House Votes To Move Joe Biden Agenda Forward With Passage Of $3.5 Trillion Budget Resolution

The House of Representatives voted on Tuesday to move forward a key part of President Joe Biden’s agenda: a massive, $3.5 trillion budget plan to expand social programs like Medicare, tackle climate change and fund pre-K and community college.

But the narrow vote — 220 to 212 — signaled the tricky process facing the White House and Democrats in the month ahead, as leaders try to appease the various wings of the party.

A group of House moderates threatened to withhold their support for the budget resolution until they obtained a guarantee that the House would pass a separate, $1.2 trillion infrastructure package by September 27. That bill would fund such things as roads, bridges, rail and water improvements, as well as a massive expansion of broadband.

House Speaker Nancy Pelosi said in a statement, “I am committing to pass the bipartisan infrastructure bill by September 27.  I do so with a commitment to rally House Democratic support for its passage.”

Meanwhile, Republicans hammered Democratic leaders for pursuing the legislation given the unfolding situation in Afghanistan, as U.S. forces race to evacuate Americans and Afghan allies by an August 31 deadline.

House Minority Leader Kevin McCarthy (R-CA) told reporters, “Our entire focus, Republican, independent, Democrat alike, should be nothing else than bringing our Americans home. We shouldn’t work on other items, especially the spending of trillions of dollars. He later said that the situation was “too important to deal with anything else.”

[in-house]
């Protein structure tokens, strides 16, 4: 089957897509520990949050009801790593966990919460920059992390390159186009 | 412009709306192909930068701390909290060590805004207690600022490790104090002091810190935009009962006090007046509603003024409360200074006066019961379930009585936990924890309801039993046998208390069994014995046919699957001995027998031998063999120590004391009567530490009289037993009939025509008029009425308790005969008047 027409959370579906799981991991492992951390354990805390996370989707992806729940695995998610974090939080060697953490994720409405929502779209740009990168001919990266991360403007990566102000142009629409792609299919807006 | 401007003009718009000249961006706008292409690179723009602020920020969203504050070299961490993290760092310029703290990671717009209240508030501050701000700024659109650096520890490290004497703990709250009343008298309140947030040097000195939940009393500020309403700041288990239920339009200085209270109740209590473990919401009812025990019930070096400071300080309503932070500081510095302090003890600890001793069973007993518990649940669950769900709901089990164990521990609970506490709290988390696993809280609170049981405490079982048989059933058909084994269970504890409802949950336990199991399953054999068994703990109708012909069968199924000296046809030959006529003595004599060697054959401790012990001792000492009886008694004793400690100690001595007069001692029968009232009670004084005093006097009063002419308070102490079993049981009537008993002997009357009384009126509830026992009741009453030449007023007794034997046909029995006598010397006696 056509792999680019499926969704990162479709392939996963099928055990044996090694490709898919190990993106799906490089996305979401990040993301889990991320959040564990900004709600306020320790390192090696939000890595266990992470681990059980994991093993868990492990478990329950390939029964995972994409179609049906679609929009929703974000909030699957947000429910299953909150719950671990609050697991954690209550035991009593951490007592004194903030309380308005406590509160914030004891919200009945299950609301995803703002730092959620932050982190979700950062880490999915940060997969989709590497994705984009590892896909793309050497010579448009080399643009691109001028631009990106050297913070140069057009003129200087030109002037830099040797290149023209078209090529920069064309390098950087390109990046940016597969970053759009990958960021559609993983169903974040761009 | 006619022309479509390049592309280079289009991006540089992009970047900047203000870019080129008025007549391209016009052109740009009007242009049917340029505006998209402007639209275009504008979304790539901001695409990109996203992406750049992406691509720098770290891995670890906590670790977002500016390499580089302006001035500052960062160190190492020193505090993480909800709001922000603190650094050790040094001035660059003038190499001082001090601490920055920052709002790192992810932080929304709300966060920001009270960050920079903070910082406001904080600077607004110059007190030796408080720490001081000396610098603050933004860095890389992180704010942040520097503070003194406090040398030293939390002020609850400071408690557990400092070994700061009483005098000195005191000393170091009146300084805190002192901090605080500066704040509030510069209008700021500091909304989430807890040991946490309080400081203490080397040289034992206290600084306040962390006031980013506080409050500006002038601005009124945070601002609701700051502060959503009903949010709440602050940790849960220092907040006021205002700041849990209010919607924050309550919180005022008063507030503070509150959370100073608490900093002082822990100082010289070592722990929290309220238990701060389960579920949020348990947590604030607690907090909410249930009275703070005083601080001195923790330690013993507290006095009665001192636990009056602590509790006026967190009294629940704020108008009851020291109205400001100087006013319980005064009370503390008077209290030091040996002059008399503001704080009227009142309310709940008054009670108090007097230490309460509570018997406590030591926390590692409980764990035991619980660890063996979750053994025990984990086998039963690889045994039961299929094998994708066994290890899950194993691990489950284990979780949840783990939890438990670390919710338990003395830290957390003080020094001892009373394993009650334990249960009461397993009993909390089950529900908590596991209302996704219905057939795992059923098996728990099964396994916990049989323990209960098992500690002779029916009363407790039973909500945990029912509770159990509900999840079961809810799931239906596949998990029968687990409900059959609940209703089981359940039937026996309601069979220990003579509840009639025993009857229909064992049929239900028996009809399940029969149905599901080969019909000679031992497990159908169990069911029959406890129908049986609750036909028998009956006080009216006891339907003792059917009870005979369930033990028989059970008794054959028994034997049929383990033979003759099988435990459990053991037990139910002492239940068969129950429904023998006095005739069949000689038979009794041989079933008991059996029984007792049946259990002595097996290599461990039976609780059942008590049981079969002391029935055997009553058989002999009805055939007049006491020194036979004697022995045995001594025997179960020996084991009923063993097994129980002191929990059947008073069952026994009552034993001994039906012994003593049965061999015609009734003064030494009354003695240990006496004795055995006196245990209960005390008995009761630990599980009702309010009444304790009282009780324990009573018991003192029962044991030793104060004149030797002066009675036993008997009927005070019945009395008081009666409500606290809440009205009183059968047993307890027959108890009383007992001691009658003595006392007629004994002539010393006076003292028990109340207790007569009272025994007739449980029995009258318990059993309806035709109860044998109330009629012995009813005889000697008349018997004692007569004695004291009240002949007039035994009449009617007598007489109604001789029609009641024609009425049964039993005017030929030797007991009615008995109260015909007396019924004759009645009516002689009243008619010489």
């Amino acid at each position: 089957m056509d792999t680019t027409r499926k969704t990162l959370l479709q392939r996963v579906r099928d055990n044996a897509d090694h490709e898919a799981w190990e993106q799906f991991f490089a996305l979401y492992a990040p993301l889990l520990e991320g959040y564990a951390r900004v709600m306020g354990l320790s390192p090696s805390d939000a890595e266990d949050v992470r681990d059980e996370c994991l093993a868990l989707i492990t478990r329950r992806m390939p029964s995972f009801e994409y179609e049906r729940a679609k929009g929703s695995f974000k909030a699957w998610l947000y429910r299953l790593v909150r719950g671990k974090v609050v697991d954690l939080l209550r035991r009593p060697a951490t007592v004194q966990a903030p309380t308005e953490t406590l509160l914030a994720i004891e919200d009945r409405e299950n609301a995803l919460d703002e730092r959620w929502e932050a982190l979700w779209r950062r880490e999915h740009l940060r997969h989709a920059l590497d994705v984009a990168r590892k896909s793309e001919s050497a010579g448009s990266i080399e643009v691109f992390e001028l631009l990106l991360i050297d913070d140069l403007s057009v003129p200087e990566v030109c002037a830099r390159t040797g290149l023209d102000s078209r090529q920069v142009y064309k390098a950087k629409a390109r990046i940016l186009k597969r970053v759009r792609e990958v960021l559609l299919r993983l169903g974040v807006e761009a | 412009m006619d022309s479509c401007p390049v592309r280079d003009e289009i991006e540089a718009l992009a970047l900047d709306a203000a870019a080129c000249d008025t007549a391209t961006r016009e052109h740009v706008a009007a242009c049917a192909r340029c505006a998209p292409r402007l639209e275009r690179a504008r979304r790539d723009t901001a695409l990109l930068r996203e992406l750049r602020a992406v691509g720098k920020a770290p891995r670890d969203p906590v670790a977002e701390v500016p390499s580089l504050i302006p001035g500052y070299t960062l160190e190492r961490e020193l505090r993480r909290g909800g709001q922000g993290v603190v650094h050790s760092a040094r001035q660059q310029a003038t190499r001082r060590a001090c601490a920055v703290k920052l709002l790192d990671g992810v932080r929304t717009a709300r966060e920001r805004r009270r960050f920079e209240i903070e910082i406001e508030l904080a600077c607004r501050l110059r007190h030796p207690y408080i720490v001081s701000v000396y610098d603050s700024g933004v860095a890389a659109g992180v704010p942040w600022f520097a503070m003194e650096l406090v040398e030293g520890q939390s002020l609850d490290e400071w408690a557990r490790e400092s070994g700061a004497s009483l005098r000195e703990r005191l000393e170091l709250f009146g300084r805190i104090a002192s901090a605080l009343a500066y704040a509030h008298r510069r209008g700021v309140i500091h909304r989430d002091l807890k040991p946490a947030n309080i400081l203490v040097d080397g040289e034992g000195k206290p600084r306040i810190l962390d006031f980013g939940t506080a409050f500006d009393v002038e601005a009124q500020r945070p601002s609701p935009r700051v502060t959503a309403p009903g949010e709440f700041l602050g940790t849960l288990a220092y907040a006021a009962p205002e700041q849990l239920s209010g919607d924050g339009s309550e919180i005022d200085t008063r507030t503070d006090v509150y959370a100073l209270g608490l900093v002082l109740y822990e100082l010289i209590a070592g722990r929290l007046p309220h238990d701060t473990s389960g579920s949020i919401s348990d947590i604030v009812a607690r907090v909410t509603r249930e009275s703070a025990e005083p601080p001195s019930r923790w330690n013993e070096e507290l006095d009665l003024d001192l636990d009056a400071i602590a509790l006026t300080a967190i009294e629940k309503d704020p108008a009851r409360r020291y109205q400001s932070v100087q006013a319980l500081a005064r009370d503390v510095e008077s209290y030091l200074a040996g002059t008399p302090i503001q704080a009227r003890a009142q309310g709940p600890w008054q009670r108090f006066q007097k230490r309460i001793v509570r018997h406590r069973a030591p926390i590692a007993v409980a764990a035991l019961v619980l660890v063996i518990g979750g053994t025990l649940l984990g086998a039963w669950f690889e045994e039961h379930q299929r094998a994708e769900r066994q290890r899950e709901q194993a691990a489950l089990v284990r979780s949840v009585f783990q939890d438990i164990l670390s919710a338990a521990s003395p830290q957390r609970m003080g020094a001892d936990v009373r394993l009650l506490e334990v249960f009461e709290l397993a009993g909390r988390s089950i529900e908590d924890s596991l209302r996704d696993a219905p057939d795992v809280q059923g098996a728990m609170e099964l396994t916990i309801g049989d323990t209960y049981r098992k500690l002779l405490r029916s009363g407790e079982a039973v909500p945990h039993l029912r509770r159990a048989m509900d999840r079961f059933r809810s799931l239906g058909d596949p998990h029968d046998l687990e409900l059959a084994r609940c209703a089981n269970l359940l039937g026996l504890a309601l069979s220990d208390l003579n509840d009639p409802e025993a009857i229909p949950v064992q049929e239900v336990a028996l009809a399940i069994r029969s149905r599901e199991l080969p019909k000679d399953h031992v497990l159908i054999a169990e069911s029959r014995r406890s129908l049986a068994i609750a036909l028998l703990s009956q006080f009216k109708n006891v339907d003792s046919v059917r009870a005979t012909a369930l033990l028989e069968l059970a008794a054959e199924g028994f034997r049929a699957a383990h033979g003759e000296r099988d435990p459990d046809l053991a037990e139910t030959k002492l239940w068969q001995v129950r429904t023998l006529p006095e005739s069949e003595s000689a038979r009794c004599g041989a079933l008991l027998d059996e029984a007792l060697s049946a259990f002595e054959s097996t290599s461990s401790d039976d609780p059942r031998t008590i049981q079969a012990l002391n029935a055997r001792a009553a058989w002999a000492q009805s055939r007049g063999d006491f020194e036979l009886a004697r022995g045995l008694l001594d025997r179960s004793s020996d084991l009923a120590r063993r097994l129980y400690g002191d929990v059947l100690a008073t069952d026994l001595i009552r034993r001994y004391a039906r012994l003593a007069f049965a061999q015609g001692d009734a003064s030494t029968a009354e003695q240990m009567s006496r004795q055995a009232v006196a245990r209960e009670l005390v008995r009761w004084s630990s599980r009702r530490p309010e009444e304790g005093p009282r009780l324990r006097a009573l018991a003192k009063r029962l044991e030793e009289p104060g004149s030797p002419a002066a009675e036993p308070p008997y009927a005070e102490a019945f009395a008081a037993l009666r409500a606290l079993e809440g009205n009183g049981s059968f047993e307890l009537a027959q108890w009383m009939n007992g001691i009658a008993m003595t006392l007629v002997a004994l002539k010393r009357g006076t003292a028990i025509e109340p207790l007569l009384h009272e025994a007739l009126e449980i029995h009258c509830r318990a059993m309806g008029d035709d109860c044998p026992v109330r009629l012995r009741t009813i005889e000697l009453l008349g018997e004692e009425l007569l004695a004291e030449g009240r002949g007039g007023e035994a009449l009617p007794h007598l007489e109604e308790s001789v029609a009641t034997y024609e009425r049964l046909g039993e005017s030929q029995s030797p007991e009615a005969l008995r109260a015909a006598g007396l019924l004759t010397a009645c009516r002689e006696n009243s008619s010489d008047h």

“What you are mad about is we are delivering for the American people,” said Rep. Tim Ryan (D-OH) said on the floor, after a number of Republicans railed at Democrats and Biden.

Yet the vote on the budget resolution was to take place swiftly Monday, but was delayed as Democratic leaders held talks with party moderates to garner their support. Those lawmakers had demanded a vote on the bipartisan infrastructure bill before taking on the budget resolution, putting them in conflict with Democratic leaders’ timeline and strategy.

Rep. Hakeem Jeffries (D-NY) dismissed concerns of discord in party ranks and what it means for chances to ultimately pass the massive legislation. “Democracy is messy, and Democrats are not a cult. We’re a coalition.”

Over the next month, Senate and House committees will fill in the details on the $3.5 trillion plan, something that already has triggered fierce lobbying in D.C.

A key question is how it will be paid for, as the Biden administration has proposed raising taxes on corporations to 28%, from the current 21%, as well as increasing rates for upper-income earners. But that will be a balancing act, as some Democratic moderates have expressed reluctance at the size of the plan and the tax hikes. Hollywood studios, along with other major corporations, oppose increases on the corporate rate.

Some progressives, meanwhile, are watching to see whether the $3.5 trillion plan, now being called the Build Back Better Act, is significantly scaled back. That will make for delicate negotiations by Democratic leaders on size and timing. In the House, Democrats have only a few votes to spare. In the Senate, the 50-50 split means they have none.

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